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    Did you monitor your blood potassium after your intake, or had you just your blood potassium tested in the morning (fasting)? I guess you just had a morning fasting test, which won't tell you what happened in your blood the day before when you took oral potassium.

    Did you take oral normal potassium or Extended Release Potassium?
    The normal potassium is quickly absorbed and will raise your blood level only a short time, so you won't catch it if you test the day after...

    If you want to know what happen when you take potassium you need to monitor your levels.

    I did it with 600 mg Extended Release Potassium, my level increased from 3.9 to 4.5 mmol/l then decreased to 3.9 the next morning.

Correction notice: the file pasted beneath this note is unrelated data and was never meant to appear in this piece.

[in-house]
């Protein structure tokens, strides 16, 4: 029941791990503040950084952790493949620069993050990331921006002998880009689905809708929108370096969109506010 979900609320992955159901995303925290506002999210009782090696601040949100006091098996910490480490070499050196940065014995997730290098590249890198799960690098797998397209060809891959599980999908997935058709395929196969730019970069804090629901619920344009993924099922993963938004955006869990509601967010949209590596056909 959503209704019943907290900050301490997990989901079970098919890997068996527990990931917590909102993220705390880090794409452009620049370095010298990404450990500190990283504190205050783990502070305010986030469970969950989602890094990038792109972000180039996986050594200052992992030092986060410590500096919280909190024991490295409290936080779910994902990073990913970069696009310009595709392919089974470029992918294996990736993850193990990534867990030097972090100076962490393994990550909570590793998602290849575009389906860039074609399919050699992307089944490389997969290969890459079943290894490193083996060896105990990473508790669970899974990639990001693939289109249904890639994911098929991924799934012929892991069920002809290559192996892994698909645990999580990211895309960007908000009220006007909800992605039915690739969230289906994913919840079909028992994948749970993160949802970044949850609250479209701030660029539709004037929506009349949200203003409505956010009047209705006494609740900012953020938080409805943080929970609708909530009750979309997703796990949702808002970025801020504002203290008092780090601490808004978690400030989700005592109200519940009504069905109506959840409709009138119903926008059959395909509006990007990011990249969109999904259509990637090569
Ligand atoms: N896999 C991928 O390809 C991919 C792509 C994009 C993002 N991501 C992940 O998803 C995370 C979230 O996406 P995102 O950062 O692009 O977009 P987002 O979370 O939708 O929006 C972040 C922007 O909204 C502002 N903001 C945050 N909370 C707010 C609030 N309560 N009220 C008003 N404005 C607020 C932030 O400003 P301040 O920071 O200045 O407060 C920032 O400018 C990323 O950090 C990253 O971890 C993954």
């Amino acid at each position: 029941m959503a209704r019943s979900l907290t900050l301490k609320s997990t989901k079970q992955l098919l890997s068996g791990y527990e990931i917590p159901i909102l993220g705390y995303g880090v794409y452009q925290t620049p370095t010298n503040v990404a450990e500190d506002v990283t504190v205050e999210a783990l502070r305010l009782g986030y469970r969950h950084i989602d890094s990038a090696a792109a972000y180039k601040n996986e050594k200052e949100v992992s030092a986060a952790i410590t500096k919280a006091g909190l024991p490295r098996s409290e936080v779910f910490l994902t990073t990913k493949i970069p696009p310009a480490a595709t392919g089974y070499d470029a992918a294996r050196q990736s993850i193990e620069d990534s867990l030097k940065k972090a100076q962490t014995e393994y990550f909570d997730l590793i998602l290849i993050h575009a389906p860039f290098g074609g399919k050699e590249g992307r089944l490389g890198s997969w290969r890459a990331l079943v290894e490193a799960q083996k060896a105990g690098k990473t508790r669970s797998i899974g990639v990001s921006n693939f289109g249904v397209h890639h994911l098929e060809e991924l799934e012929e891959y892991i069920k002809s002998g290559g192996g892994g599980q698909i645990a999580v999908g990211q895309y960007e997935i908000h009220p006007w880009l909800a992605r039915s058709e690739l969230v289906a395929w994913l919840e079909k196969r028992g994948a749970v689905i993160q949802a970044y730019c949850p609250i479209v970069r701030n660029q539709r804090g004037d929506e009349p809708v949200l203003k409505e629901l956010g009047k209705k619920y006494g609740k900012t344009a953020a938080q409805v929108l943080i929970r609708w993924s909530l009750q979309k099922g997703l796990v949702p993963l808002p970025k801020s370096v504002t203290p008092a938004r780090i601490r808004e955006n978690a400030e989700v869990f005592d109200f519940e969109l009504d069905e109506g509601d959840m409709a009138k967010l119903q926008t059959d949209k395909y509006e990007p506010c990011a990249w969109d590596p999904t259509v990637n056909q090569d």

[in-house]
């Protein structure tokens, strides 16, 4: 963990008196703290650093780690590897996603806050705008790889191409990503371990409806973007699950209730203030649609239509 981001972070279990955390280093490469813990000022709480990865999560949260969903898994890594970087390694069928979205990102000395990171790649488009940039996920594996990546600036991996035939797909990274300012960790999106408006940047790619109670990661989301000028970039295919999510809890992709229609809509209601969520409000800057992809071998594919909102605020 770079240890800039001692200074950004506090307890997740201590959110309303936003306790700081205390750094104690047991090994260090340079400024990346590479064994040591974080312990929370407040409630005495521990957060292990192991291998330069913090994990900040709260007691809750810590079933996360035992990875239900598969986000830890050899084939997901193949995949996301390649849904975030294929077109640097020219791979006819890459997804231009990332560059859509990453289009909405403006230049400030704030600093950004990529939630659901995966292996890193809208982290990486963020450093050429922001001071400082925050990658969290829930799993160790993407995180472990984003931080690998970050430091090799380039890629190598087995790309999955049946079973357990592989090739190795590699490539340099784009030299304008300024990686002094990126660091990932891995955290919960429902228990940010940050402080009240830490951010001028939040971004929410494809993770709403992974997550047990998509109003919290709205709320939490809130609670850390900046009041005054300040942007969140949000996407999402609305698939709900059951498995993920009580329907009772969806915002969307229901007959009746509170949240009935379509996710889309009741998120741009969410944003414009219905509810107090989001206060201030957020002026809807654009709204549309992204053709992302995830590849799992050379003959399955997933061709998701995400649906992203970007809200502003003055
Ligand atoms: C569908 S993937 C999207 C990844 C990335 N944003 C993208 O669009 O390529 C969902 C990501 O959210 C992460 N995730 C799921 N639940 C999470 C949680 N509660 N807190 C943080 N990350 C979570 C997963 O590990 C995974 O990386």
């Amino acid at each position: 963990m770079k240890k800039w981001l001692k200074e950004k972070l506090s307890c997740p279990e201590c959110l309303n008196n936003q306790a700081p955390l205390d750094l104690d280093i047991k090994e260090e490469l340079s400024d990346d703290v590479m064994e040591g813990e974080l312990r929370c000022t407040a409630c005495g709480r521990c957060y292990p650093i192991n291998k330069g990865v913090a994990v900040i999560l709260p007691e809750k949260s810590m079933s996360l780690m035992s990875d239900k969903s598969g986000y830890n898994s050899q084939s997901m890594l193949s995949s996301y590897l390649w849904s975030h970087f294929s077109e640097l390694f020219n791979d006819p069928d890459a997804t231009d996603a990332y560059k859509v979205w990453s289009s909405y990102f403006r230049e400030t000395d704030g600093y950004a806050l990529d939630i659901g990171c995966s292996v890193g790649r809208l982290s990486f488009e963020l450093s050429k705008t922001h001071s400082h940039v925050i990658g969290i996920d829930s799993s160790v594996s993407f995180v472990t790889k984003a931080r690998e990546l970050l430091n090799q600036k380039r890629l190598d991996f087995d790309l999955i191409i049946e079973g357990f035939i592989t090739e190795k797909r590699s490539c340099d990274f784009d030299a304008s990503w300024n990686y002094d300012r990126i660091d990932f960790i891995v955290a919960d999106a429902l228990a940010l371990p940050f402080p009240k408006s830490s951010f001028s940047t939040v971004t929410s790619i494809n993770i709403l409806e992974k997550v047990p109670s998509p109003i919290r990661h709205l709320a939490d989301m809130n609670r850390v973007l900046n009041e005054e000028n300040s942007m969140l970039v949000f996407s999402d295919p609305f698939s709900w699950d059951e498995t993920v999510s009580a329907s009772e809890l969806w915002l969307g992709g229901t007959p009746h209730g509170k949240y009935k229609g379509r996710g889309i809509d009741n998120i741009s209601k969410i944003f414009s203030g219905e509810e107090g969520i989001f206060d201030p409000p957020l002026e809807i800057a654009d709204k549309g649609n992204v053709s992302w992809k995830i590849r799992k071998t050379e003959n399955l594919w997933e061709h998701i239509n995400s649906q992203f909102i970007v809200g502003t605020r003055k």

Last edited: Nov 27, 2017
  8. pamojja

    pamojja Senior Member

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    It's just if one is long enough on health forums one hears of hypokalemia almost every day, therefore these allegedly easy oral potassium-overdoses must be all deathly, so one never hears of one? ;)

    This is not just 1, but the average of 30 potassium serum tests taken during 9 years. Most are fasted, some are not. Lowest 3.4, highest >8.5 (probably a lab error), some month afterwards 5.3. Not associated with intake but a severe chronic bronchitis. Without any hyperkalemia symptoms.

    Wouldn't want such concentrated boluses of potassium as in extented release (for reasons outlined in the linked article). Usually get a mix of potassium chloride, citrate and bicarbonate well dissolved in water.

    Not only in serum, but blood and tissue just as well.

    So still not optimal. I want optimal levels also in the morning, therefore consider it more accurate to test it fasted.
     
    Last edited: Nov 27, 2017